I’m Trying to Have My Baby Adopted

You may resonate with all of these reasons—you may resonate with absolutely none of them. That is okay. If, at the end of the day, you choose adoption for your baby just because it feels right to you, that is reason enough. The decisions you make are the best ones for you. 

1. I Don’t Want To Parent 

Parenthood is a choice—you may be juggling your options now, but you do have options. You may feel pressure from your family, friends, or community to consider parenting for plenty of reasons. Perhaps, even in cases of unplanned pregnancy, your community would jump in to support you if you chose to parent your child. Maybe parenthood is glamorized and encouraged by your social circles as a symbol of status. You may even encounter people who believe parenting is your only option when faced with pregnancy. It is not. You always have a choice and your choice is valid no matter your reasons for making it.  

2. I Can’t Provide for Another Child

Teenage pregnancy is not the most common reason or circumstance where babies are placed for adoption. Often, mothers in their twenties, thirties, and forties consider adoption because they cannot support another child in their home. This is a decision often made with heavy consideration and maybe even heartbreak. There are plenty of limitations that would cause your family to be struggling to find support financially, emotionally, physically, or spiritually. You owe nobody an explanation. And your choice is valid.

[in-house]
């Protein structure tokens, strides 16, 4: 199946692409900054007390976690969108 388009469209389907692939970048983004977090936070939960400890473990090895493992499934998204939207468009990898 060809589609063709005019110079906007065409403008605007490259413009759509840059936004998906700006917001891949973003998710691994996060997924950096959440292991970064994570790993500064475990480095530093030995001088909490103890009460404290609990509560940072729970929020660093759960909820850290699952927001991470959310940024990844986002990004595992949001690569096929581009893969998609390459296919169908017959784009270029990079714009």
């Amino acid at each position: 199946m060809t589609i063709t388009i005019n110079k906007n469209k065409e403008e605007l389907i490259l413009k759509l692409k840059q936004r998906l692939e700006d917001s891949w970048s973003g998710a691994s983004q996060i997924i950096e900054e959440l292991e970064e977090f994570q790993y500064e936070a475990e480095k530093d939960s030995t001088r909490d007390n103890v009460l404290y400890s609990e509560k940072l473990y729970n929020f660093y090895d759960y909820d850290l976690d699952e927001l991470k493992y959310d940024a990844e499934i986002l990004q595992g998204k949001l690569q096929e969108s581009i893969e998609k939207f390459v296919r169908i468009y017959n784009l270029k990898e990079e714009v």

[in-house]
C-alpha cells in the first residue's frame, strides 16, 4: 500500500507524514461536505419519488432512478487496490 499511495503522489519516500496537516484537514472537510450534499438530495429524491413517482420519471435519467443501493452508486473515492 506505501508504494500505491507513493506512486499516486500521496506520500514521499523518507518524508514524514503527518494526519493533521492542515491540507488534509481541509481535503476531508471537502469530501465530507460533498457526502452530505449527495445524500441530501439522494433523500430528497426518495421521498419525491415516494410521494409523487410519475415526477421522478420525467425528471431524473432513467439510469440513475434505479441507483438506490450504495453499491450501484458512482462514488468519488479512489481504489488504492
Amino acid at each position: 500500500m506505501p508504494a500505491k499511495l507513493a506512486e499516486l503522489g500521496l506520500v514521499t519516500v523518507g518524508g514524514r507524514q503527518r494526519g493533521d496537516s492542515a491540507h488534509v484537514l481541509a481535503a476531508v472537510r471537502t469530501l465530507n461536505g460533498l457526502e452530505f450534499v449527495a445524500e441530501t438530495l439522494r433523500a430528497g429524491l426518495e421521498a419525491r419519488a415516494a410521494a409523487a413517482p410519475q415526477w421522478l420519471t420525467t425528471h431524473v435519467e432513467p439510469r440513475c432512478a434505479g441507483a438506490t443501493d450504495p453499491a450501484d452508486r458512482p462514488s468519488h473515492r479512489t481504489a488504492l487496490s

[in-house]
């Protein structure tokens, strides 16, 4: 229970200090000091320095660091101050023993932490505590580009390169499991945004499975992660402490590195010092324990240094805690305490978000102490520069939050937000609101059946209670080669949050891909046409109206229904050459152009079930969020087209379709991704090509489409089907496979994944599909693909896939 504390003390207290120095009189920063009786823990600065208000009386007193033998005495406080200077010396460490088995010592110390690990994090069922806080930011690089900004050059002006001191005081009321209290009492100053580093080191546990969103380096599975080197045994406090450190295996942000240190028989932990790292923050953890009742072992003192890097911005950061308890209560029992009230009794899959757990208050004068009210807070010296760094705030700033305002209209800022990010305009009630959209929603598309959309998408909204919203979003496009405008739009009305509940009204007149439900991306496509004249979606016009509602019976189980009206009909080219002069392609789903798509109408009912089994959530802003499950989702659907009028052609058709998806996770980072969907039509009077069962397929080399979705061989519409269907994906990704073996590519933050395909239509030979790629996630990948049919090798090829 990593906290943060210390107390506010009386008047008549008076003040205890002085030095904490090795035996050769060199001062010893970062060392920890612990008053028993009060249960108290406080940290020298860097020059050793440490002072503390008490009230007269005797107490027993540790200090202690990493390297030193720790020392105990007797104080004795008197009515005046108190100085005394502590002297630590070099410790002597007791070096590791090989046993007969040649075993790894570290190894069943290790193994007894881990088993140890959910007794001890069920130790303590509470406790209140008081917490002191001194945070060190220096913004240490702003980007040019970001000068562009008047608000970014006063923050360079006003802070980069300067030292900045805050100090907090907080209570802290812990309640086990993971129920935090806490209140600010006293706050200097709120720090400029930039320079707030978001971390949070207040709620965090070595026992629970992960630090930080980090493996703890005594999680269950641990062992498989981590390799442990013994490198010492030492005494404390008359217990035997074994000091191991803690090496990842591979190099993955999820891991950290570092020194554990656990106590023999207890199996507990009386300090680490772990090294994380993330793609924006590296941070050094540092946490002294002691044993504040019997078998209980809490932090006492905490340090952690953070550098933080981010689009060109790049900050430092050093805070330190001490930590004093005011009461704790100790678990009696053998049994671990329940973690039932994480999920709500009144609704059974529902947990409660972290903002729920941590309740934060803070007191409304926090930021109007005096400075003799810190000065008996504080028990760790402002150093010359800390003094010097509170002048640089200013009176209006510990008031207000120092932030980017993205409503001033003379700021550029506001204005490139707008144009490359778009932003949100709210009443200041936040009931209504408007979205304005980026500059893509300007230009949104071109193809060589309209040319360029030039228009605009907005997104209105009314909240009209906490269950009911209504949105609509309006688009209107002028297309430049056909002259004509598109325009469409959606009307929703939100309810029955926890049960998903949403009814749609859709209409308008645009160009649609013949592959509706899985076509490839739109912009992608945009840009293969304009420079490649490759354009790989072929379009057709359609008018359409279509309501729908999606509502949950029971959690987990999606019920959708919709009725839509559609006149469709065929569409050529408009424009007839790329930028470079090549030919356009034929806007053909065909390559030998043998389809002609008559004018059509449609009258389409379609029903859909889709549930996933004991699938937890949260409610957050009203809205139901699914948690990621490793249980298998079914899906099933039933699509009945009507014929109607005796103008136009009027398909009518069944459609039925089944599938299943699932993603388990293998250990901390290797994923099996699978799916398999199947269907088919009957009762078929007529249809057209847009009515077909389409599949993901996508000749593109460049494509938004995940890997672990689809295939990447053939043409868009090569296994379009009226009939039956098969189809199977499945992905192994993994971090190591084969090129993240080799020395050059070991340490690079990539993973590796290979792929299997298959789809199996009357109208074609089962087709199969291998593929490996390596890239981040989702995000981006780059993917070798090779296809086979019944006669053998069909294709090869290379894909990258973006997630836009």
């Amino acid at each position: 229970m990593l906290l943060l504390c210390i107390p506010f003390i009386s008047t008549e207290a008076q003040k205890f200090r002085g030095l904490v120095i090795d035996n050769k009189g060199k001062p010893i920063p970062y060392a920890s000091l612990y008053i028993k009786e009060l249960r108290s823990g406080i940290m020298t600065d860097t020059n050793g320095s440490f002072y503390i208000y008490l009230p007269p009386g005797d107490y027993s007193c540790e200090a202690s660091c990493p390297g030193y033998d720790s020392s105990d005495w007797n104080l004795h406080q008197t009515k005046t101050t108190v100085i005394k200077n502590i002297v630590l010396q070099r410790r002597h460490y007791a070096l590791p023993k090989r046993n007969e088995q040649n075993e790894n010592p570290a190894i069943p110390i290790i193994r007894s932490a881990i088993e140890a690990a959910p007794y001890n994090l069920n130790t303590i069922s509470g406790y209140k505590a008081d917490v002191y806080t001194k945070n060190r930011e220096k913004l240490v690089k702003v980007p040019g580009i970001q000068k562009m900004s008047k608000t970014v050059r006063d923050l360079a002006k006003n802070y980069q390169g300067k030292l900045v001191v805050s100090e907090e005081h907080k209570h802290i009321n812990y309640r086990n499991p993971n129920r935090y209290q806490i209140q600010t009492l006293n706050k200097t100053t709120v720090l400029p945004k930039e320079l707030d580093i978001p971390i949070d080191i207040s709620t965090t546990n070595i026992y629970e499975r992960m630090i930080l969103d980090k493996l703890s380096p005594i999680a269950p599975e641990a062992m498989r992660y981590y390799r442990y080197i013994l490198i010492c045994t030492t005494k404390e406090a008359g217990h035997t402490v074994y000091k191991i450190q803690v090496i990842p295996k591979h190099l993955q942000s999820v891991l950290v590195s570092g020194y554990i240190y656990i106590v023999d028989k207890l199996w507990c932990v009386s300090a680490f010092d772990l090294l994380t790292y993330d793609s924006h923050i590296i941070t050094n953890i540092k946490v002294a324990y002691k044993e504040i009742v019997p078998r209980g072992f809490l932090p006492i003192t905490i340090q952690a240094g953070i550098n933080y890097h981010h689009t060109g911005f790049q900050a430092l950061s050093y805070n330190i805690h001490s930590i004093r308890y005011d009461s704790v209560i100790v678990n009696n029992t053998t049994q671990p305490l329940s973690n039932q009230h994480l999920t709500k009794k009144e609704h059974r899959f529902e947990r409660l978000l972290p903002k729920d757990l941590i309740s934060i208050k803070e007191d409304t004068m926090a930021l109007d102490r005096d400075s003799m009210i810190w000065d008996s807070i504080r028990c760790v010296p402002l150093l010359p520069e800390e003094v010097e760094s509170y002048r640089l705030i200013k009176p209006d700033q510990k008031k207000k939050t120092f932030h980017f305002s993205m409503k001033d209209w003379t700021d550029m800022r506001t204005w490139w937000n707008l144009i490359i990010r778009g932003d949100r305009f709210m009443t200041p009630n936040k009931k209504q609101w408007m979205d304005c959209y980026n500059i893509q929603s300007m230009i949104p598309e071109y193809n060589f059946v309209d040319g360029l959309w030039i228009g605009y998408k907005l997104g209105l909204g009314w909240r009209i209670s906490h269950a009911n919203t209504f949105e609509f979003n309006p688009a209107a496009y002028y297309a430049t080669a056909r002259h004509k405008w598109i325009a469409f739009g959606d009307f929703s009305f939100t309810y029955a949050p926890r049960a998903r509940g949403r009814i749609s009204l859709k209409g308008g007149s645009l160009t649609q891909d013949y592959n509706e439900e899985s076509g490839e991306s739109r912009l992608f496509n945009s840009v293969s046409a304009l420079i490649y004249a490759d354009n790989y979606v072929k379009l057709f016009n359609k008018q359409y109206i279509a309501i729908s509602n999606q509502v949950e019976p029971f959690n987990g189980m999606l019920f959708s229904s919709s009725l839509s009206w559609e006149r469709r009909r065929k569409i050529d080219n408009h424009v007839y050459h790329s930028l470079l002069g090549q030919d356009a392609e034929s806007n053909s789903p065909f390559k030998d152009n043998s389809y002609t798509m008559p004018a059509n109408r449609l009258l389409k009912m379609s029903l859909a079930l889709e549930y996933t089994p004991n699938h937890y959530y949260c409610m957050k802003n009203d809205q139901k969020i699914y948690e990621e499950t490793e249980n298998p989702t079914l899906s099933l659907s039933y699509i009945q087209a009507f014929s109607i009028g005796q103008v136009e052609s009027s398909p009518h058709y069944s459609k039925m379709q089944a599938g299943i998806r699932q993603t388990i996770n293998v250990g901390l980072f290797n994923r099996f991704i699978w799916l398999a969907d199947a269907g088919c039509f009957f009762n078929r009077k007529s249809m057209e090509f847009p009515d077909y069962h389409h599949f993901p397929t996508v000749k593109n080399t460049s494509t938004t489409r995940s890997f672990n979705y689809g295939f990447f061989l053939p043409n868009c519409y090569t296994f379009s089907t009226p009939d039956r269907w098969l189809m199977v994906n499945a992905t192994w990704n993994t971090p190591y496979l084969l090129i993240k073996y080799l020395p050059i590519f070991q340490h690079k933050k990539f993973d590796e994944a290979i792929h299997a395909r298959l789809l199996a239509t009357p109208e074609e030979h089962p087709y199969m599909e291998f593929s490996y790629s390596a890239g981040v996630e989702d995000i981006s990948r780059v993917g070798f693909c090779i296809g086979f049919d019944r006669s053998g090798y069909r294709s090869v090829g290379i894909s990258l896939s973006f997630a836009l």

3. This Wasn’t Part of My Plan

Rarely does life go according to plan—but an unplanned pregnancy isn’t just a brief detour . . .  it can feel like a complete derail—a new direction entirely. It is entirely fair for you to question such a harsh change. Parenthood is a lifetime commitment, and if that doesn’t align with your plans, you have options. You can take them. 

4. I Can’t Do It On My Own